Review: Camtasia 7
Camtasia has been my go-to screen recording application on Windows since forever, and I have at least 200 Camtasia recorded projects under my belt. But seldom, if ever, have I edited and produced my project in Camtasia, preferring the more familiar environs of Adobe Premiere Pro or Apple Final Cut Pro. To be brutally honest, in previous versions, Camtasia's editing application, Camtasia Studio, felt clunky, inefficient, and frequently dysfunctional, as if it were created by engineers who had never really edited video. Its resemblance to consumer video editor Microsoft Movie Maker did nothing to dispel that notion.
So when I started this review of Camtasia Studio 7, I assumed that the screen capture omponent of the product would be as good or better than version 5, the version I had standardized on. But I really wondered if Camtasia Studio had advanced enough to make it edit-worthy. In short, it has. Even with Premiere Pro CS5 installed on the same HP Z400 workstation, when faced with editing a screencam-based project, I'll use Camtasia Studio going forward.
Why? In a nutshell, while Premiere Pro (and Final Cut Pro on the Mac) are clearly superior general purpose editors, TechSmith has optimized the most frequently used screencam-related editing functions-features such as pan, zoom, and adding callouts-so that they're more accessible, faster to apply, and more feature-rich in Camtasia Studio than in any other general purpose editor. You can see a good example of this in Figure 1, which shows off Camtasia's new sketch motion effects that you can hand draw on the page while you're speaking; a great way to hold the viewer's attention.
TechSmith has also improved basic functions such as trimming and cutting and pasting, making these operations efficient as well. Overall, now that TechSmith includes highly competent screen capture and editing functionality, it's a lot easier to justify the $299 price. That's the short answer. Let's take a closer look at the components of Camtasia Studio 7. If you'd like to see an example of some of the components that I'm describing, check out this tutorial on Adobe Creative Suite 5.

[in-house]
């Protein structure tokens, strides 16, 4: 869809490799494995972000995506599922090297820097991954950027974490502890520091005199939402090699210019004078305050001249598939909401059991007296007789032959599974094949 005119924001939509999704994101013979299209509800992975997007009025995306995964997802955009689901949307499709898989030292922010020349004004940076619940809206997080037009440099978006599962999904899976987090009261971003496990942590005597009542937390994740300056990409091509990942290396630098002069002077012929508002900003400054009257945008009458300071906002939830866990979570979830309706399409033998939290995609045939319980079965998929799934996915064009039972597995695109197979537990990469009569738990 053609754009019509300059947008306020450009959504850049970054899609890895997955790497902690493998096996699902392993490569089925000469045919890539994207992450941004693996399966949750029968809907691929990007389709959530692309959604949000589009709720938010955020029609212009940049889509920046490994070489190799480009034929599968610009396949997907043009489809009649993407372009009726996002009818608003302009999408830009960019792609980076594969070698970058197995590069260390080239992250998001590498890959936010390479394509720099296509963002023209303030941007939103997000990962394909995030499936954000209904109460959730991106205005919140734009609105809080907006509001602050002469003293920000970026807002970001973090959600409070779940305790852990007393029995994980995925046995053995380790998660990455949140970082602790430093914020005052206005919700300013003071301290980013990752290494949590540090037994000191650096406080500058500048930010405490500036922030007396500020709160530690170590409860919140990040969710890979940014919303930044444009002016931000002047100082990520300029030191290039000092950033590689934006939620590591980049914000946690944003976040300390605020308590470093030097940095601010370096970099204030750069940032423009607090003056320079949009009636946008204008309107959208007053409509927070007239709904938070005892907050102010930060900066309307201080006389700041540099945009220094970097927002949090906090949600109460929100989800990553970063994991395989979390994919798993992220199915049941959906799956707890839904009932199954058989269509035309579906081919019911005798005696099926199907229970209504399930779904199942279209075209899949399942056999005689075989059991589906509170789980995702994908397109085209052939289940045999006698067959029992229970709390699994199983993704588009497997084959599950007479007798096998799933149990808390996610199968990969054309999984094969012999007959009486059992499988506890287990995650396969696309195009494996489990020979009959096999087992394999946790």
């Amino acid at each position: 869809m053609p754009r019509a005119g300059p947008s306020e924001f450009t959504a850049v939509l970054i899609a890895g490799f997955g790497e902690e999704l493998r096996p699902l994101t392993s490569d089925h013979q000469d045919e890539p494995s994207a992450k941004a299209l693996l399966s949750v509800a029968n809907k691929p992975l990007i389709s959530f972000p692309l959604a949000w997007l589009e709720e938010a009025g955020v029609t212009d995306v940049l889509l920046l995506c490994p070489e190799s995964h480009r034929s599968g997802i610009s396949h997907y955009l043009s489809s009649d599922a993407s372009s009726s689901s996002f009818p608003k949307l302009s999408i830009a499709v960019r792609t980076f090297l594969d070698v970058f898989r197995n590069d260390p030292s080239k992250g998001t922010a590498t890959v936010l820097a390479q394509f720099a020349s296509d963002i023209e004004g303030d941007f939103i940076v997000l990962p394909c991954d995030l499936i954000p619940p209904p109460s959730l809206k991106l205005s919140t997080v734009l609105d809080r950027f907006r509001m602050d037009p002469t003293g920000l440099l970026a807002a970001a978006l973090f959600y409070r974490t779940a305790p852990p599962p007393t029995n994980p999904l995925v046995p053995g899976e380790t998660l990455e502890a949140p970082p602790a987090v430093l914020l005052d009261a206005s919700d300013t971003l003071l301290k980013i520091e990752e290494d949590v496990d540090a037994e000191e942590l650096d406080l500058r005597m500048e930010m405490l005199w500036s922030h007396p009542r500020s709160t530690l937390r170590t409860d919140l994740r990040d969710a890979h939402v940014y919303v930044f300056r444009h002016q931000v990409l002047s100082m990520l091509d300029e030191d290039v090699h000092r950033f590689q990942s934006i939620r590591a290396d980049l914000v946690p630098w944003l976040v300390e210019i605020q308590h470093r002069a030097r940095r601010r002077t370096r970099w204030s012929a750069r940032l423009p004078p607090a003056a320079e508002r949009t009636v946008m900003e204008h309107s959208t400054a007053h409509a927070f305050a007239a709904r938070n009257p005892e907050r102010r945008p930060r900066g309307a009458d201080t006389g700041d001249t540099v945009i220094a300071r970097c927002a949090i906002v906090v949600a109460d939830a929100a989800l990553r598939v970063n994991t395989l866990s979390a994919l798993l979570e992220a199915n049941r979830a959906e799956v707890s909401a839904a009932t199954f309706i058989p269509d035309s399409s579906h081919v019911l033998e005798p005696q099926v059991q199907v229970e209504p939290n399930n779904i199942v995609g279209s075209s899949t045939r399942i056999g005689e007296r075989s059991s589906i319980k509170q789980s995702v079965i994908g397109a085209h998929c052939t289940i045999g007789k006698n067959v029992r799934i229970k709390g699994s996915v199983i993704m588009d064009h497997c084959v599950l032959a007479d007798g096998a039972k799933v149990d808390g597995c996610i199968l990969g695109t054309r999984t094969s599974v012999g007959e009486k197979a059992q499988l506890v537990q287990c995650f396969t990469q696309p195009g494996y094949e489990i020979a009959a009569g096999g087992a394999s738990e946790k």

When you first run Camtasia Studio, you see the splash screen shown in Figure 2, which identifies most of the key functions. Most users will start their projects by recording the screen. Though it's nice to know that with the proper microphone hookup, you can also convert PowerPoint presentations into an easily editable screencam.
There are several new features in version 7, including a sleek new editing interface, the aforementioned sketch motion callouts, the ability to save media assets and callouts to the media library for simple reuse, a new keystroke callout that makes it easy to highlight keystroke combinations used to drive operations in the program that you’re recording, rubber band controls for audio, and a few dozen media assets from Digital Juice, including animated backgrounds, music tracks, sound effects, and title backgrounds. I’ll discuss most of these new features during the course of this review, starting with the recording application, where most screencam projects begin.